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Crafting with Kids at Home

arts-and-crafts-suppliesBeing at home, with little opportunity to go out to museums and play spaces, many families have been looking to do more projects at home. As a Children’s Librarian and crafty lady, I am here to help! The library has programs, such as our Take + Make craft bags or 5 Alive! toddler sensory kits, that you can pick up and bring home to work on with your kids. We provide the materials and instructions, so you can just let the kids explore without having to plan another activity yourself. 

Maybe you want to do more, but are not sure where to start. Sometimes as a parent, it can feel like you are supposed to magically have all the crafting ideas and knowledge you didn’t have when you were a single adult. Starting out can be overwhelming! There are so many videos, blogs, and books out there, not to mention the materials to comb through. So let me walk you through setting up a decent project area for your family to enjoy.

First off, you do not need tons of space. I have lived mainly in apartments for my adult life, and had very little extra space. You will need a shelf or two in a closet or cabinet, or you can use a plastic tote to store your supplies. You need an area to create in, but that could also be your kitchen table, basement floor, tv tray, or anywhere else you have space to work.

Second: supplies! This is my favorite part. To begin with you only need a few things: white and multicolored paper, pencils, crayons/markers, scissors and glue (sticks or white.) If you already have this and are looking for a little more, my other suggestion would be paint – watercolor is the least messy, as well as brushes, tissue paper, pom poms, craft sticks, and tape. Then, get a little creative – what else do you already have? Cotton swabs, paper plates, cotton balls, magazines and empty cereal boxes are all supplies that can spark your child’s imagination. You don’t have to spend tons of money – go to the dollar store or look in your recycling.

The third step is your mindset. This may be the most important part, because if you realize this before you begin a project, it is going to save you a lot of frustration. What is the outcome you are looking for? Do you want to teach your kids something? Do you want to let them explore? Do you want to have a product at the end? Do you want to work together or let them work independently? This may seem obvious, but those questions will determine how you present the materials to your kids.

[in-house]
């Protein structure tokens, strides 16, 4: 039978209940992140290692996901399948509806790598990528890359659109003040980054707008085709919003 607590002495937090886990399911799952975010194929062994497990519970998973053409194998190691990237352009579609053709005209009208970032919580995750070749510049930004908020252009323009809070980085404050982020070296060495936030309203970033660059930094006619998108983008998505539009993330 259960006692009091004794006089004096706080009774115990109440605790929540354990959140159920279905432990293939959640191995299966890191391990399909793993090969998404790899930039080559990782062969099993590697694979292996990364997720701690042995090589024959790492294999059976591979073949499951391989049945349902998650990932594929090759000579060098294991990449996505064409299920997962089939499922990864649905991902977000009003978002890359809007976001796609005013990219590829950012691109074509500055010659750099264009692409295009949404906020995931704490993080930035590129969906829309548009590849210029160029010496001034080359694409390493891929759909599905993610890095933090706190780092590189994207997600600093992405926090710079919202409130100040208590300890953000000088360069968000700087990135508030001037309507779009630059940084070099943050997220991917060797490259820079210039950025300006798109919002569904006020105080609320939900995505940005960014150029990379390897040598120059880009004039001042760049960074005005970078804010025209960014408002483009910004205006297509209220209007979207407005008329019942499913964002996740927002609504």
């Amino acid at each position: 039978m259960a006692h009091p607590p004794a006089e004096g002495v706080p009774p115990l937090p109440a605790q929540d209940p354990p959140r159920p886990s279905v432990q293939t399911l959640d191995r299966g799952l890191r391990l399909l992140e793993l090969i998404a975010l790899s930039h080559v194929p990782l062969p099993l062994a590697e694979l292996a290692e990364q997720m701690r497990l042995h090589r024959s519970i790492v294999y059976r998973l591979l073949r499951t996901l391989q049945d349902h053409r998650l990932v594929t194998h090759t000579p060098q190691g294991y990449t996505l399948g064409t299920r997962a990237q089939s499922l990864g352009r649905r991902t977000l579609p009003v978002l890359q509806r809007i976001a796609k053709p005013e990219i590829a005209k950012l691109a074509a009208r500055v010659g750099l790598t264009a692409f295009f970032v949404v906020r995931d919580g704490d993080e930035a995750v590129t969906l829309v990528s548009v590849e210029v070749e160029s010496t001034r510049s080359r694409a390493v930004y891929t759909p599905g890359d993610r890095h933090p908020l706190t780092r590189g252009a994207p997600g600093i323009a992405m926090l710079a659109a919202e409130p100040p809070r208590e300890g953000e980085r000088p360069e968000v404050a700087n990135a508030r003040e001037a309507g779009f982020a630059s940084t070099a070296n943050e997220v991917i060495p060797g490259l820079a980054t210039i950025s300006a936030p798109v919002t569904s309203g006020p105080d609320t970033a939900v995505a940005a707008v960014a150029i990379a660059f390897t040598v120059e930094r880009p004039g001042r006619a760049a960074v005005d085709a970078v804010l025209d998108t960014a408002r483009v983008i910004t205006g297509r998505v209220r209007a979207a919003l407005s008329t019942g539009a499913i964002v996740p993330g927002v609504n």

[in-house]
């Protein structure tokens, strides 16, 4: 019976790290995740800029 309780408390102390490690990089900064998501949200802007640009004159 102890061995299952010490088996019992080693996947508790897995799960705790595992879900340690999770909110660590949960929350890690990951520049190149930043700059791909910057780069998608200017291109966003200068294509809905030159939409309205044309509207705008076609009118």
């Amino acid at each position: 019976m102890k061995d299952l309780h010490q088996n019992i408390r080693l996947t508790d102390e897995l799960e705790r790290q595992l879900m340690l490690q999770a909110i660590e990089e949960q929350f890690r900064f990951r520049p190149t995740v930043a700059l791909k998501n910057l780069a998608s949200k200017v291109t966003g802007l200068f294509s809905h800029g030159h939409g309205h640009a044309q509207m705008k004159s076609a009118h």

For example, if you want to make a birthday card for a friend, you would put out paper and something to color or draw with.  You would expect the paper to be flat or folded in half, with a picture or a message on it. You could put out more paper or paint or pom poms, but you want it to be a card at the end. Now, what if you wanted to teach your child about watercolors? You might take out different papers and brushes and the watercolor paints. You may show them a picture painted with watercolors. Or you may just place the stuff on a table and let them go. But the expectation is they will have an experience with using watercolors. What if you just want to let them explore? This is called process art, and for some people, this can be more difficult than following directions. Process art is the idea that the process of making something is how we learn, and the end product doesn’t matter. You put out the materials, step back, and let the kids go. If you have glue, pom poms, glitter, paint, markers, cotton balls and paper plates out, try to resist the urge to tell them what to do and how to do it.  I know, this can be so hard! But the idea is to let them learn by exploring and figuring it out themselves. They may dip that marker in the paint to see what that does. It may turn out beautiful, or you may need to throw out that marker. If you mentally prepare beforehand, it won’t be as difficult in the moment.

That is not to say there can’t be rules! You don’t have to let them draw on the wall or dump out a whole container of glue. Put an old sheet down or give the kids oversized t-shirts if you are worried about making a mess. Sometimes, a blank paper can be intimidating, and you may need to encourage your kids with a theme or idea. Try saying, “what can you paint a picture with that isn’t a paintbrush?” or “let’s design a space car!” Usually that is enough to get the wheels turning.

I find the books The Artful Parent, Creative Family and Play, Make, Create, A Process Art Handbook great for ideas on how to integrate art activities into your family life.  Art Lab for Kids and Playing with Collage can provide a little background on different art materials and projects, and each is fully illustrated with examples to inspire the whole family. There are a ton of craft books out there that list step-by-step instructions for projects for every age, and Pinterest is a website where I always find inspiration. Popular blogs like redtedart.com and tinkerlab.com also offer up ideas for kids.

It can be easy to feel overwhelmed, especially when you don’t feel crafty yourself. But don’t take it too seriously; use the materials around you, and try seeing it through your kid’s eyes. They may even teach you something.

Nicole Guerra-Coon is the Assistant Children’s Librarian at the Morrill Memorial Library in Norwood, MA. Look for her article in the January 7, 2021 issue of the Transcript and Bulletin.

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